It shows you the scan history from the “Virus and protection” section. Beneath the results of the scans is a button for a “Quick scan” and a link available for an “Advanced scan.” Most people just choose to do the quick scan option when they manually run the Windows Defender anti-virus, but the advanced scan gives you quite a few additional options.

Click on the “Advanced scan” link if you have more interest in doing a full scan of the computer, or want to do a custom scan or even an offline scan of the computer.

The full scan takes the longest time from start to finish, and it’s pleasant if you ever have to sit through one. Most people run the quick scan, and if the problem is not resolved, then resort to having to wait around for the full scan to complete.

A custom scan is useful if you know a particular place on the computer that is most likely to have the problem on it. For example, you might have downloaded something recently and know the malware that is causing your computer programs is in a particular area. The custom scan is also useful if you have a vague idea where it is and a relatively good idea of where it is not. If you can eliminate at least a few areas here, then it can save a significant amount of time in comparison to the full scan.

Lastly, everyone should get to know the offline scan option that Windows Defender has. Sadly, the offline option is not there, so it will automatically run the scan when you are sleeping. It’s more about having to do additional tasks that cannot be done when online, so to get to those places and remove the malware adequately, it needs to do the offline scan.

How to Scan with the Windows Defender in the Windows Defender Antivirus User Interface

Microsoft has done a pretty good job of tucking away the usual Windows Defender user interface that the program has now had since Windows 8, but it is still around for you to use. In order to find it, you need to press the Windows logo key + R on your keyboards to open up the Run dialog box. Next, type “%ProgramFiles%\Windows Defender\MSASCui.exe” and click on the “OK” button. The Windows Defender user interface pictured below will now be on the computer’s screen.

Here you have the same options to scan the computer. Look where it says the “Scan options” in the right side pane and then click on the “Quick” option whenever you want to do a quick scan of the computer. The scan begins as soon as you click on the “Scan now” button.

If you wanted to do the custom scan instead of the full scan or the quick scan, then you also have the option to do that here as well. After you select the custom option, it gives you the chance to choose between scanning the C:// drive, D:// drive or the E:// drive depending on your needs.

Microsoft has integrated the Windows Defender settings into the Settings app. You can navigate to that location by using the Start menu > Settings app > Update and security > Windows Defender. Additionally, it’s available from the Windows Defender user interface that you have open already by clicking on the “Settings” link in the top right corner.

If you want to have the Windows Defender program running in the background and doing automatic scans without you knowing anything, then you need to make sure you have the “Real-time protection” toggle switch turned on. It’s turned on by default, so if you haven’t changed anything from the Settings, you don’t need to worry. In an effort for Microsoft to get better at making PCs more secure by understanding malware as much as possible, they also have the Cloud-based protection, and automatic sample submission options turned on. Some people might not want Microsoft getting details about threats that are coming from their computers. If you are one of those people, then you can turn these off. There’s really no reason to turn these off; even if information is sent to Microsoft, it’s not going to reveal anything personal. Nonetheless, some people prefer privacy settings being set to their utmost maximum, so Microsoft has included the option to keep everyone happy.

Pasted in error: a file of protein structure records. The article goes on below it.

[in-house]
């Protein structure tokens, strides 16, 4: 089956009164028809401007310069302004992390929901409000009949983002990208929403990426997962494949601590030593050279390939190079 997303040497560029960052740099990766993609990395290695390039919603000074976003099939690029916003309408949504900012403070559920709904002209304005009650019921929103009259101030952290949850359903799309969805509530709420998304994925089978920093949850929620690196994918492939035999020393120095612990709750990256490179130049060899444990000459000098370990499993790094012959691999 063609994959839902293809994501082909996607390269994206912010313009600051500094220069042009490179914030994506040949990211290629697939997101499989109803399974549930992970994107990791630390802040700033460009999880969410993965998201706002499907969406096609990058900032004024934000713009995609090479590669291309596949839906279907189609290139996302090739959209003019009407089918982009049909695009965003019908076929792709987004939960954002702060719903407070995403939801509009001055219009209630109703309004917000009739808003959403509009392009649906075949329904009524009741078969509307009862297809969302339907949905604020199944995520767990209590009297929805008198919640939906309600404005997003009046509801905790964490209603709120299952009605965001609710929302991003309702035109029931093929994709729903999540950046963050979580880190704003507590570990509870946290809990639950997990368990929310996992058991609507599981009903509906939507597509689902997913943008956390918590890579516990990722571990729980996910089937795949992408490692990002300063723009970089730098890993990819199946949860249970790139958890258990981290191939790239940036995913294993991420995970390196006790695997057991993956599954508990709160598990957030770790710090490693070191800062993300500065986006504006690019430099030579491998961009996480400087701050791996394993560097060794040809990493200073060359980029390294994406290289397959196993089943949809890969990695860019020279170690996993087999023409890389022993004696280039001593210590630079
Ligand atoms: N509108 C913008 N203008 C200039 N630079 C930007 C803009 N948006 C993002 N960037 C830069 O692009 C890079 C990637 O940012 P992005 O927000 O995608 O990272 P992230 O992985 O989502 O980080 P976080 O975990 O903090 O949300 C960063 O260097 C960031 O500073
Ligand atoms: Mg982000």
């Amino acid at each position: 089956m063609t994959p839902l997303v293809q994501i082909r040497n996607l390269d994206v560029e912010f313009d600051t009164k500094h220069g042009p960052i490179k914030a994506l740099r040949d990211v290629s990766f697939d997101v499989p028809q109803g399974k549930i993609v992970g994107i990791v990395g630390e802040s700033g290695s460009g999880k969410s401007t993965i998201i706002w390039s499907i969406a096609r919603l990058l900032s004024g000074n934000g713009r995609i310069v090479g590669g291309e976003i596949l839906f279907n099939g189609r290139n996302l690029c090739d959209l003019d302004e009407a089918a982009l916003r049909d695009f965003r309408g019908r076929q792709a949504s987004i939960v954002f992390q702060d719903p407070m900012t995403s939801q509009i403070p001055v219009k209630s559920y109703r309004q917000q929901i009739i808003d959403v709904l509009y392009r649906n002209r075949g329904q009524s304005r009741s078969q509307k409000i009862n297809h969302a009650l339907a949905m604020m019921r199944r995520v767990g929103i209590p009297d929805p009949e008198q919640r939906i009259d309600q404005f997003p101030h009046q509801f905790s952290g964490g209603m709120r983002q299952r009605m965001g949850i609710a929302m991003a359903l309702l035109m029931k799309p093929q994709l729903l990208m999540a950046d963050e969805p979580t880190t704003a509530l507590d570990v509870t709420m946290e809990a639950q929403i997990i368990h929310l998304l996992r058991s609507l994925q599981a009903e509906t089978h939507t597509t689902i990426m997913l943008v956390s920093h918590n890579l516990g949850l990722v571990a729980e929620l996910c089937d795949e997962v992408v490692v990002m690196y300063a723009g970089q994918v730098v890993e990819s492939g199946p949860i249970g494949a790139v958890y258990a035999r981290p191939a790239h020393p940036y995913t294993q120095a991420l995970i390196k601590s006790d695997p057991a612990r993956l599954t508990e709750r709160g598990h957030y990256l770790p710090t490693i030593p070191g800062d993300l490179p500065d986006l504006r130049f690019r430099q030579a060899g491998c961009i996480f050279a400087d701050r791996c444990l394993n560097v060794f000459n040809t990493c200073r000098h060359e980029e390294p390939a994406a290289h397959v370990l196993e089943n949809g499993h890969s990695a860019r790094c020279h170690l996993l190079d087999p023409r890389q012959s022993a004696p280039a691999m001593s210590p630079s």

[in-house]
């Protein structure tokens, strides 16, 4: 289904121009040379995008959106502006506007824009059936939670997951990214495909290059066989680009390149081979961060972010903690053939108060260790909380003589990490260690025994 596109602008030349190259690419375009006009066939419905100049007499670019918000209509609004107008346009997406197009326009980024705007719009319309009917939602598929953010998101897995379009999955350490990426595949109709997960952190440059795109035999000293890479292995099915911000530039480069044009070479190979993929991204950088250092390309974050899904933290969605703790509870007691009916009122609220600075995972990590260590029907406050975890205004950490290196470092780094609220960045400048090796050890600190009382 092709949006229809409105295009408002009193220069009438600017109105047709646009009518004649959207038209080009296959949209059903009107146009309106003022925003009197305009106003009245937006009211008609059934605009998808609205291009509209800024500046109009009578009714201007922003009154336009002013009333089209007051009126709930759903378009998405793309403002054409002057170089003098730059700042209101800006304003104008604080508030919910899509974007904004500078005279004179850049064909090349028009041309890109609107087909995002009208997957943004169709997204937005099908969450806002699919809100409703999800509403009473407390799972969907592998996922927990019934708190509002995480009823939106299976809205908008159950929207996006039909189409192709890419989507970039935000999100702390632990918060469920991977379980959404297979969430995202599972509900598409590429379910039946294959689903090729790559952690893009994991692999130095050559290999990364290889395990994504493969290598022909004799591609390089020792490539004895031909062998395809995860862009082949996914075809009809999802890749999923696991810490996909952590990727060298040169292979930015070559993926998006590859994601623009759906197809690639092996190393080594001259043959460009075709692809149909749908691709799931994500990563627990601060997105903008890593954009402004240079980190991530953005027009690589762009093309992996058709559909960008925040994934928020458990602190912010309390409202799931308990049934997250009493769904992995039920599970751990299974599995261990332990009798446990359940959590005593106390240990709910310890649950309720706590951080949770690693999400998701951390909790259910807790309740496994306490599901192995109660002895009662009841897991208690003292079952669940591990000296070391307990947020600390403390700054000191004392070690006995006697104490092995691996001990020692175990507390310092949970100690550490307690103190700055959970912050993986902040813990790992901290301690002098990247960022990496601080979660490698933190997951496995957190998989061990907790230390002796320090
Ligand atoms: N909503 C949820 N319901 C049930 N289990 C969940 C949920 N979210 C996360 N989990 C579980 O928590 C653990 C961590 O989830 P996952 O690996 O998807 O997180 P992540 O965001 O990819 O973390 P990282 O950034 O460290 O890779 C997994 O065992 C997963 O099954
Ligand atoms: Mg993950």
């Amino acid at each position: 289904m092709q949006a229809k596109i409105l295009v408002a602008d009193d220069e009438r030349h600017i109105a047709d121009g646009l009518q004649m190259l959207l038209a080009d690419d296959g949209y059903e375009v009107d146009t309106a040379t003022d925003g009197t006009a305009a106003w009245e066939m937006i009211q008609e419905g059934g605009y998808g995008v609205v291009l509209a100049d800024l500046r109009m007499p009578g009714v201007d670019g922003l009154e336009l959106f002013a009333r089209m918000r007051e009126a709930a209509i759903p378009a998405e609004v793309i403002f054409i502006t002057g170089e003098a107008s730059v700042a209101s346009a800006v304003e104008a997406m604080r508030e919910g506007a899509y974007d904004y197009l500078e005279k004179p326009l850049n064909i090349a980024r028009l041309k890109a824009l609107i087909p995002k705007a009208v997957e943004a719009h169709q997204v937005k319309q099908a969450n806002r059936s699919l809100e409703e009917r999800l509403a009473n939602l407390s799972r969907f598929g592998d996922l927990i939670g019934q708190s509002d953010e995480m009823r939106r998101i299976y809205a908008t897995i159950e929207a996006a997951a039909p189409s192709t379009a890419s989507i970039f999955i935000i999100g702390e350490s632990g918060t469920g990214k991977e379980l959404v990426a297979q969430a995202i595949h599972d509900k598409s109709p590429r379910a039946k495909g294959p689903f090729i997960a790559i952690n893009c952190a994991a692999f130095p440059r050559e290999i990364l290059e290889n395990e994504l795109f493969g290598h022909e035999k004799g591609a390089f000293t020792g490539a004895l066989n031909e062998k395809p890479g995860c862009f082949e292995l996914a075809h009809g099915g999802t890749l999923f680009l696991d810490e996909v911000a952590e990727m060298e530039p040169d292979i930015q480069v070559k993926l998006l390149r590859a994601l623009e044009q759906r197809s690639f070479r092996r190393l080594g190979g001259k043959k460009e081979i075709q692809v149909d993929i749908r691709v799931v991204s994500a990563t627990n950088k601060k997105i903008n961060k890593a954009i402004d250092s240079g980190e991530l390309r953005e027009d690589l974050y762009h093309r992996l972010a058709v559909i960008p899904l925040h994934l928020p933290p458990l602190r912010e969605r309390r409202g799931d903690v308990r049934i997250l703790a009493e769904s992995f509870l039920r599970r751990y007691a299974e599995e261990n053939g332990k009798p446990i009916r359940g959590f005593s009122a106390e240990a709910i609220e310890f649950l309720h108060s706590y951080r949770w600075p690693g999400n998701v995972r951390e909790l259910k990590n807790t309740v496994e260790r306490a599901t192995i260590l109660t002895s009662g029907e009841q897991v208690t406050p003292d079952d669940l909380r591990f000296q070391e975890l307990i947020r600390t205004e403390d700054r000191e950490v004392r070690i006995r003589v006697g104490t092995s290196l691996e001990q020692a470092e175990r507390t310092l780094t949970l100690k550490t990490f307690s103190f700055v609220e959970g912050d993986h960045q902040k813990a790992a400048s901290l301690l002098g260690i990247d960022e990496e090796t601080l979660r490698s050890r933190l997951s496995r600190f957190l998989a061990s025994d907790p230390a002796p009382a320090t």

If you like the idea of a custom scan where Windows Defender only scans the areas of the computer that you want to be scanned, then you might be interested in using the “Exclusions” option from the Settings. Here you can set each scan to skip a particular area if you know it’s going to be a waste of time. Setting it from here will mean that each time the Windows Defend runs, it will automatically skip those places whereas if you run a custom scan, it is only skipping the areas of per your request for that one scan and will then scan the whole are the next scan unless you do the custom option again.


It’s not a must that you use Windows Defender, and many tech enthusiasts have their preference as to what works best for their PCs. If you’re interested in what I run on my computer, it is nothing but the Windows Defender set on its default settings. I’ve tried most free anti-virus options over the years, and many of them were good. But none run scans as lightly as I find Windows Defender does. One potential cause for concern I have noticed, however, is that Windows Defender doesn’t pick up anywhere near as many potential threats as other antivirus software does. Whether that’s because the other programs are puffing up threats or Windows Defender isn’t as good at finding them is yet to be determined. What I am aware of, though, is that my browsing habits have hardly changed over the years and I’m yet to have an issue on my computer that Windows Defender couldn’t handle. If you do choose to go down the path of running something else, the Windows Defender will detect you are using another anti-virus program and automatically disable itself from the computer. There is no way you can run Windows Defender and another anti-virus program like Avast or AVG at the same time—although that would make things difficult for malware if it were possible.